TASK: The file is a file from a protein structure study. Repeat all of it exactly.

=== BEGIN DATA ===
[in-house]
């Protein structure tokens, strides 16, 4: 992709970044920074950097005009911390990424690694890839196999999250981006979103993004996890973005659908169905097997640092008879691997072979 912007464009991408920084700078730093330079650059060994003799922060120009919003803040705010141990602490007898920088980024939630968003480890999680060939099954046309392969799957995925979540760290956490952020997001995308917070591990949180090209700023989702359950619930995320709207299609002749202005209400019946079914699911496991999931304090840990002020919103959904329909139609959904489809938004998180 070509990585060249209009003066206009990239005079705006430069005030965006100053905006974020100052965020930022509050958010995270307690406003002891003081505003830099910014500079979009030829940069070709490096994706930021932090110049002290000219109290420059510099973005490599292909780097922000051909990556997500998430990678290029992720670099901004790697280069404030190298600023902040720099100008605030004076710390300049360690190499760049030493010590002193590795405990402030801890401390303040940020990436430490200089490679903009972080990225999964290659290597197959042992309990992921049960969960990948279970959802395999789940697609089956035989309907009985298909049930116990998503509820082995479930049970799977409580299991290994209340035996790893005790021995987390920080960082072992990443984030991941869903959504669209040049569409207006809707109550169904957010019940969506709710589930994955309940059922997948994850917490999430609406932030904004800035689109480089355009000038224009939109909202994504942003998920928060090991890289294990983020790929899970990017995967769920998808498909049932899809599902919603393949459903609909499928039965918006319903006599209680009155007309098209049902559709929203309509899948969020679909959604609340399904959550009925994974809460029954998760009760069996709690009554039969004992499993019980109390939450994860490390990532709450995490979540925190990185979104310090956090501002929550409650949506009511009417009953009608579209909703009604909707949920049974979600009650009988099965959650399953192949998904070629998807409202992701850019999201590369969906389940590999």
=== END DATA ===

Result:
[in-house]
């Protein structure tokens, strides 16, 4: 992709970044920074950097005009911390990424690694890839196999999250981006979103993004996890973005659908169905097997640092008879691997072979 912007464009991408920084700078730093330079650059060994003799922060120009919003803040705010141990602490007898920088980024939630968003480890999680060939099954046309392969799957995925979540760290956490952020997001995308917070591990949180090209700023989702359950619930995320709207299609002749202005209400019946079914699911496991999931304090840990002020919103959904329909139609959904489809938004998180 070509990585060249209009003066206009990239005079705006430069005030965006100053905006974020100052965020930022509050958010995270307690406003002891003081505003830099910014500079979009030829940069070709490096994706930021932090110049002290000219109290420059510099973005490599292909780097922000051909990556997500998430990678290029992720670099901004790697280069404030190298600023902040720099100008605030004076710390300049360690190499760049030493010590002193590795405990402030801890401390303040940020990436430490200089490679903009972080990225999964290659290597197959042992309990992921049960969960990948279970959802395999789940697609089956035989309907009985298909049930116990998503509820082995479930049970799977409580299991290994209340035996790893005790021995987390920080960082072992990443984030991941869903959504669209040049569409207006809707109550169904957010019940969506709710589930994955309940059922997948994850917490999430609406932030904004800035689109480089355009000038224009939109909202994504942003998920928060090991890289294990983020790929899970990017995967769920998808498909049932899809599902919603393949459903609909499928039965918006319903006599209680009155007309098209049902559709929203309509899948969020679909959604609340399904959550009925994974809460029954998760009760069996709690009554039969004992499993019980109390939450994860490390990532709450995490979540925190990185979104310090956090501002929550409650949506009511009417009953009608579209909703009604909707949920049974979600009650009988099965959650399953192949998904070629998807409202992701850019999201590369969906389940590999």